'Texas Sun does produce a fun and soothing sound perfect for a cruising road trip.'prettyinprint/flickr.com

The collaboration of psychedelic funk and vintage R&B soul creates a fresh new sound from the exciting duo of Khruangbin and Leon Bridges. While the album’s style and artwork take inspiration from the Velvet Underground’s legendary album Loaded, based on the chaos of a New York boulevard, this EP is set on a serene road trip through the heart of Texas.

Leon Bridges, the Texan ex-dishwasher, who first came to prominence via Soundcloud, is a four-time Grammy nominee and now Grammy winner for Best R&B performance, at only 30.  Bridges’ first album, Coming Home, was released in 2015 and debuted at number six on the Billboard 200, as well as being nominated for two Grammys. After releasing his second album, Good Thing, three years later, he is this time teaming up with the Houston three-piece Khruangbin.

'Texas sun is both tantalising and a little half-baked'

The globetrotting Texan trio's sound is rooted in classic soul and R&B, but is also a fusion of many different cultures from around the world. The band’s debut studio album, The Universe Smiles Upon You, influenced by 60s and 70s south east Asian pop, brought them notoriety for their complex, well drafted smooth sound. More recently, 'Con Todo El Mundo' takes inspiration from Indian music as well as under-discovered funk and soul sounds of the Middle-East.

The collaboration between Bridges and Khruangbin started on a joint North American tour in 2018, but heading into the studio together was far from an obvious step. The new EP feels very different, but with only four songs in 20 minutes, Texas Sun is both tantalising and a little half-baked.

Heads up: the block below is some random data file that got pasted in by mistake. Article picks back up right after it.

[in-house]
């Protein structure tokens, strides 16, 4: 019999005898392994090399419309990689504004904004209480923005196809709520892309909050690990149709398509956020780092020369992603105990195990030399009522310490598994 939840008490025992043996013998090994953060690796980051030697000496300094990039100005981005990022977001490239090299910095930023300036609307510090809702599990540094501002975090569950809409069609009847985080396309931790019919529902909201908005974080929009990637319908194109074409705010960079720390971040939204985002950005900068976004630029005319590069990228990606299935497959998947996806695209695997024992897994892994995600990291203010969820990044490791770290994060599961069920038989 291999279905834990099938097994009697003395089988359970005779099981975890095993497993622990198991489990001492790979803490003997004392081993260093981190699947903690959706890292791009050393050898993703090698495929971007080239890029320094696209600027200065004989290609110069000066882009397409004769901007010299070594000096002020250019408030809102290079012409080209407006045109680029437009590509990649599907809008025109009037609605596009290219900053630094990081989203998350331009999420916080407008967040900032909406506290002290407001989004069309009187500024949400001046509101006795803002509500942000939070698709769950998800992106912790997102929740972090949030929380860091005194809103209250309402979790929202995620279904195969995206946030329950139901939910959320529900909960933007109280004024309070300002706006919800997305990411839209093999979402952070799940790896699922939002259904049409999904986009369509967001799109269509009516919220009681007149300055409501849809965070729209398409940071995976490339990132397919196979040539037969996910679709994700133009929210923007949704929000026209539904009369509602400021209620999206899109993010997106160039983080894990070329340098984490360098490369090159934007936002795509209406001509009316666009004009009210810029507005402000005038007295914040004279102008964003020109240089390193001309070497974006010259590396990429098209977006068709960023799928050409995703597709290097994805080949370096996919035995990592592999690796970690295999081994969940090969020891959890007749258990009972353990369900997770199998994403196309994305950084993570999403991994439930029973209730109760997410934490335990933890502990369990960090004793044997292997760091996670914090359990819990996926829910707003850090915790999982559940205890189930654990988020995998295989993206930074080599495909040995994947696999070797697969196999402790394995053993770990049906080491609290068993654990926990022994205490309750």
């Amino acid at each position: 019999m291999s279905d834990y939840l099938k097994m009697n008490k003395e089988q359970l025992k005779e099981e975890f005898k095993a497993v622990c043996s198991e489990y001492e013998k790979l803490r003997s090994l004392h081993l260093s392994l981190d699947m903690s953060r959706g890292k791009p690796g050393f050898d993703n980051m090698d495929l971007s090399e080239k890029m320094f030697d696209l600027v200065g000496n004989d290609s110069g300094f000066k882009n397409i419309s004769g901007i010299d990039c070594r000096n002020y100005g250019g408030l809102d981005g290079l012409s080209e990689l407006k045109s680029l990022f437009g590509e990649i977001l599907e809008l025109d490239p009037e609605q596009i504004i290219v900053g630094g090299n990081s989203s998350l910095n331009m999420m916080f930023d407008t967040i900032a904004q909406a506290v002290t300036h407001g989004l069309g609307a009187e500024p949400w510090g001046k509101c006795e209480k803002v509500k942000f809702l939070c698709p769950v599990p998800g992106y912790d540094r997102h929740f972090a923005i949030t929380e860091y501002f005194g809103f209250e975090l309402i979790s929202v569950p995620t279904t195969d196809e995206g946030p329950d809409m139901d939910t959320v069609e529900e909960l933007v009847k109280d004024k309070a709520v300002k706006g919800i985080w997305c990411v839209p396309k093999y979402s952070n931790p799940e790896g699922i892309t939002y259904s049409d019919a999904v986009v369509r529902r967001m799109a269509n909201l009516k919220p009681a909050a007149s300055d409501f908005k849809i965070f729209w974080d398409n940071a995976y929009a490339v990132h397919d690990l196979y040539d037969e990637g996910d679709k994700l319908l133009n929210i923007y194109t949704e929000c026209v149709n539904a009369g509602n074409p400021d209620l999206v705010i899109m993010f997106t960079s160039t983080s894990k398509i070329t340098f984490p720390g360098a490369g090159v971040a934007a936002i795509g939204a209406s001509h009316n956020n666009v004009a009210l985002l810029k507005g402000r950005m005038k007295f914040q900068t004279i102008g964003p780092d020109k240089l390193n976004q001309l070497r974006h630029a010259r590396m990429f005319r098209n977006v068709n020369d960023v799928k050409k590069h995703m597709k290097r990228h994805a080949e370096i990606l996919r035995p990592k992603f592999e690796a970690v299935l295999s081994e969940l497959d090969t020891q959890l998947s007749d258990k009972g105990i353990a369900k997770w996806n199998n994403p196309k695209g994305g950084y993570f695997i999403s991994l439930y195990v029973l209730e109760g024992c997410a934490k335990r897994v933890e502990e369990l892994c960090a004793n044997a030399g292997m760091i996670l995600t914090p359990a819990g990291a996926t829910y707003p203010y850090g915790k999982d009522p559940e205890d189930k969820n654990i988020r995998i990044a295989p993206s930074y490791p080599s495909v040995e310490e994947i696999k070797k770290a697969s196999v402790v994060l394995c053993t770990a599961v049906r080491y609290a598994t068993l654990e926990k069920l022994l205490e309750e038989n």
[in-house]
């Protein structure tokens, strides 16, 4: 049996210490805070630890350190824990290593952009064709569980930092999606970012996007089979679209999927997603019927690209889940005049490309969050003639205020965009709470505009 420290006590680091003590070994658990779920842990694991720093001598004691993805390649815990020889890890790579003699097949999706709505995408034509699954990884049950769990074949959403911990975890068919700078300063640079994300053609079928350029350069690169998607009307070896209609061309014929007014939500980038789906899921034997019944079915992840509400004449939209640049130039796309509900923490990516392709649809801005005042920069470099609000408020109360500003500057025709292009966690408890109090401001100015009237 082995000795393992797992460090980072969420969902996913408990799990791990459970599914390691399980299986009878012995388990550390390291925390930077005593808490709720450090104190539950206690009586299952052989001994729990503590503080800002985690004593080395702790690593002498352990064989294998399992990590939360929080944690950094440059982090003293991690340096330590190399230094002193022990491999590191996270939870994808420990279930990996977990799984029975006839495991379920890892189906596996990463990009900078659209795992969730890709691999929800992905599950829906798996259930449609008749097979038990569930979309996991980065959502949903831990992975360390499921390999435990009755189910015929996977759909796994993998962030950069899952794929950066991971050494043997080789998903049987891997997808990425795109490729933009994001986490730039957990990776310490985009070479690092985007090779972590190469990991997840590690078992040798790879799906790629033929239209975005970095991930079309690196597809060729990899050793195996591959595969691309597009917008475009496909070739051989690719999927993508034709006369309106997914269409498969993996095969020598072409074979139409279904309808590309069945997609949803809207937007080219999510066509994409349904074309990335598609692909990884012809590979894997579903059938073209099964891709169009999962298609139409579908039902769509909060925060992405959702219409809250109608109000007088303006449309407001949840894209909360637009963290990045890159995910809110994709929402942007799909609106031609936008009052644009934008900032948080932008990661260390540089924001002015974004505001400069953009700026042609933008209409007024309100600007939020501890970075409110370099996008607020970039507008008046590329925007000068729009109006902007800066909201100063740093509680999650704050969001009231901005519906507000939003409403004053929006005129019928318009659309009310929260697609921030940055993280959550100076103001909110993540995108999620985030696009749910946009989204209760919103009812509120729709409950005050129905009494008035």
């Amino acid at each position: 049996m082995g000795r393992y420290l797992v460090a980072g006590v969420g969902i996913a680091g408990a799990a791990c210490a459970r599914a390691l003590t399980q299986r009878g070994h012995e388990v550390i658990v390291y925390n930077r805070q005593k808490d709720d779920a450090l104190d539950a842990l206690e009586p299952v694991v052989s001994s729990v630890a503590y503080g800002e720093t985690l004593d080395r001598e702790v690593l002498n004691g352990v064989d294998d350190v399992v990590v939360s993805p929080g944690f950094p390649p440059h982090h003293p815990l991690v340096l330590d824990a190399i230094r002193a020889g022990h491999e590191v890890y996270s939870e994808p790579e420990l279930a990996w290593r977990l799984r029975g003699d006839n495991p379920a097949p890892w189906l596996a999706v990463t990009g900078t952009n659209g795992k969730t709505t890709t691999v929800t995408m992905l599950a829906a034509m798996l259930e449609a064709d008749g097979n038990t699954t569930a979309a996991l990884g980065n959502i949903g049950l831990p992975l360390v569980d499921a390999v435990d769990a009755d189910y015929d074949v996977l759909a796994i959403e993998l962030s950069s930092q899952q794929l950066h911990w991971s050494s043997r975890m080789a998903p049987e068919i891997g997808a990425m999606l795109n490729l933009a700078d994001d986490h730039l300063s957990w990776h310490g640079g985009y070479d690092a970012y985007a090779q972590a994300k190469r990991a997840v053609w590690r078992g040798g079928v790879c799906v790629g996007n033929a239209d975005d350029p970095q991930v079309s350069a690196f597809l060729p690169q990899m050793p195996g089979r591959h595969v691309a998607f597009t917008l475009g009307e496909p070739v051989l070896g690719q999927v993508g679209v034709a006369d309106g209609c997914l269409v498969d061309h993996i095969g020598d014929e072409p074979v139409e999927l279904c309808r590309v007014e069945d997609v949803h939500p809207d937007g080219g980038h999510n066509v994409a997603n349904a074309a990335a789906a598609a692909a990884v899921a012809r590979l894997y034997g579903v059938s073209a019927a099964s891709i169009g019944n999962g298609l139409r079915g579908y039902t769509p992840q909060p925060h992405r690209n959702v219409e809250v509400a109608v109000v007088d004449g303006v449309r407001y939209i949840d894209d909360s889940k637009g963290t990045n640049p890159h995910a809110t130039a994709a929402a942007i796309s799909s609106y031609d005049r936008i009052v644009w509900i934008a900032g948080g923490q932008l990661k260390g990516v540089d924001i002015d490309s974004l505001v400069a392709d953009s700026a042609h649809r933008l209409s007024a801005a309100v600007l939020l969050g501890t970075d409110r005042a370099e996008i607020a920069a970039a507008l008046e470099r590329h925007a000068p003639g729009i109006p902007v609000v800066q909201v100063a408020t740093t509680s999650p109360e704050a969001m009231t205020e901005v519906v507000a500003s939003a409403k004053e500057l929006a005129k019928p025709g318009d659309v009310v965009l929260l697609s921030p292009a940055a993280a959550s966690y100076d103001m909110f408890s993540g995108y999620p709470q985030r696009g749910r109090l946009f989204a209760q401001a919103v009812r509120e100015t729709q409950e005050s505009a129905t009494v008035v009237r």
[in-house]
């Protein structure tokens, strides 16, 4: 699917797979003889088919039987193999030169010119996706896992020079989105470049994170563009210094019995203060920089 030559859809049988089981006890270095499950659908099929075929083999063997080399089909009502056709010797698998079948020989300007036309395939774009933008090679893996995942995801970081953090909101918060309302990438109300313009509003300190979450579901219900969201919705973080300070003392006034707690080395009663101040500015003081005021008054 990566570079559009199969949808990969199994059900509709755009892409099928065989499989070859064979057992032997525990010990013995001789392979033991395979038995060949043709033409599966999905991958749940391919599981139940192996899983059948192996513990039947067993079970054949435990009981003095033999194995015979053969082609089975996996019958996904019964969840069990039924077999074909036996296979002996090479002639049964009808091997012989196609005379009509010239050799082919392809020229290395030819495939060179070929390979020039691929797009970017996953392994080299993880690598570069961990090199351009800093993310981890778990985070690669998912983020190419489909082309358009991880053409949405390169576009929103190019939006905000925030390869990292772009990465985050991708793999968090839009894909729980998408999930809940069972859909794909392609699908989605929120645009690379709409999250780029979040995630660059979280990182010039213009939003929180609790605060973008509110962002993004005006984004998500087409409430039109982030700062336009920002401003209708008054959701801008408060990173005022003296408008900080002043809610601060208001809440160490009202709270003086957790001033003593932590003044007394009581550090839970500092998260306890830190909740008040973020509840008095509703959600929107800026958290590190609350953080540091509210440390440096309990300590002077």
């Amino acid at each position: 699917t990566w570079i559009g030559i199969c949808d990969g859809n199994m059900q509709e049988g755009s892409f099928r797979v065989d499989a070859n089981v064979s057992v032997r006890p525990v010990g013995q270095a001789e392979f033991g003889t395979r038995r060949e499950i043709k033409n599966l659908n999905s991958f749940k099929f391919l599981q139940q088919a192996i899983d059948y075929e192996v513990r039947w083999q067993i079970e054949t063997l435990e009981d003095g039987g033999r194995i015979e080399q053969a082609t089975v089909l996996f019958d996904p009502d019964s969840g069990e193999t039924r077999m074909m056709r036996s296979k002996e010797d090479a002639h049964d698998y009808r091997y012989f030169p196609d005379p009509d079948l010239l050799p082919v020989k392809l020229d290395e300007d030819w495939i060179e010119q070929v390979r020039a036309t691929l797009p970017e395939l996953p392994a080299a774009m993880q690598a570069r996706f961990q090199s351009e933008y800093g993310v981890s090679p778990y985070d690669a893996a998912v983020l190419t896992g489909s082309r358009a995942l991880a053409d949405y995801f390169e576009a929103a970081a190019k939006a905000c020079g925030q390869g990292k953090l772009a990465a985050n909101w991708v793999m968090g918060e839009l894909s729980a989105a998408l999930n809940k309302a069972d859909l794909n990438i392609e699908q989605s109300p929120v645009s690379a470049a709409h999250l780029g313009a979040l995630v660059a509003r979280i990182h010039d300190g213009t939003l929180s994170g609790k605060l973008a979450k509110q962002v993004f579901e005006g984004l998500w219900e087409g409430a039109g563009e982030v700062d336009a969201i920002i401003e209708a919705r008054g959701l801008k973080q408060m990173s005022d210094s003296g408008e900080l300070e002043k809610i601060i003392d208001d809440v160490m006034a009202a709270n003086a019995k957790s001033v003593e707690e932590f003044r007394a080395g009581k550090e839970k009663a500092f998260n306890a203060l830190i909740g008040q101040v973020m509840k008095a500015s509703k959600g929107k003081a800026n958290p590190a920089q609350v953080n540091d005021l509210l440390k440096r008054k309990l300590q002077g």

'The title track exemplifies both the cohesion and conflict which exists throughout the record'

The title track Texas Sun exemplifies both the cohesion and conflict which exists throughout the record. Starting with a Hurricane-like Bob Dylan-esque guitar riff, Khruangbin bassist Laura Lee, guitarist Mark Speer, and drummer Donald Johnson impart some much-needed looseness to Bridges’ vocals, while the singer in turn injects some structure and clear imagery to the bands perhaps otherwise aimless wandering. The collaboration works better on some songs than others, when both parties manage to maintain their own distinctive styles while also creating one seamless sound. That’s certainly the case on Midnight. Bridges’ voice is remarkably smooth, like a gentle caress over the surreal eeriness produced by Khruangbin.

C-Side boasts the most distinctive riff on the album, with Lee’s bassline continuously looping behind an eclectic array of percussion. However, Bridges’ lyrics seem to have run out of ideas and the theme digresses into a romanticisation of his own sexual prowess. The final song Conversion is personally my favourite. When listening to it I found myself transfixed by Bridges’ languid voice and simple but resonating lyrics. By borrowing the words from the hymn At the End, Bridges’ voice felt liberated producing an engaging, unhurried delivery.


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As an EP Texas Sun does produce a fun and soothing sound perfect for a cruising road trip. The lethargic pace of Texas Sun is a definite contrast with Bridges’ R&B styling, and it is debateable whether he pulls it off as well as his solo work. It is clear in his vocals that he is out of his comfort zone, which sometimes fail to hit the mark. However it is Khruangbin’s rounded and interesting instrumentals which are the highlight of the EP. The visuals they create are eerie and engaging but run the risk of relegating the EP to the label of background music.

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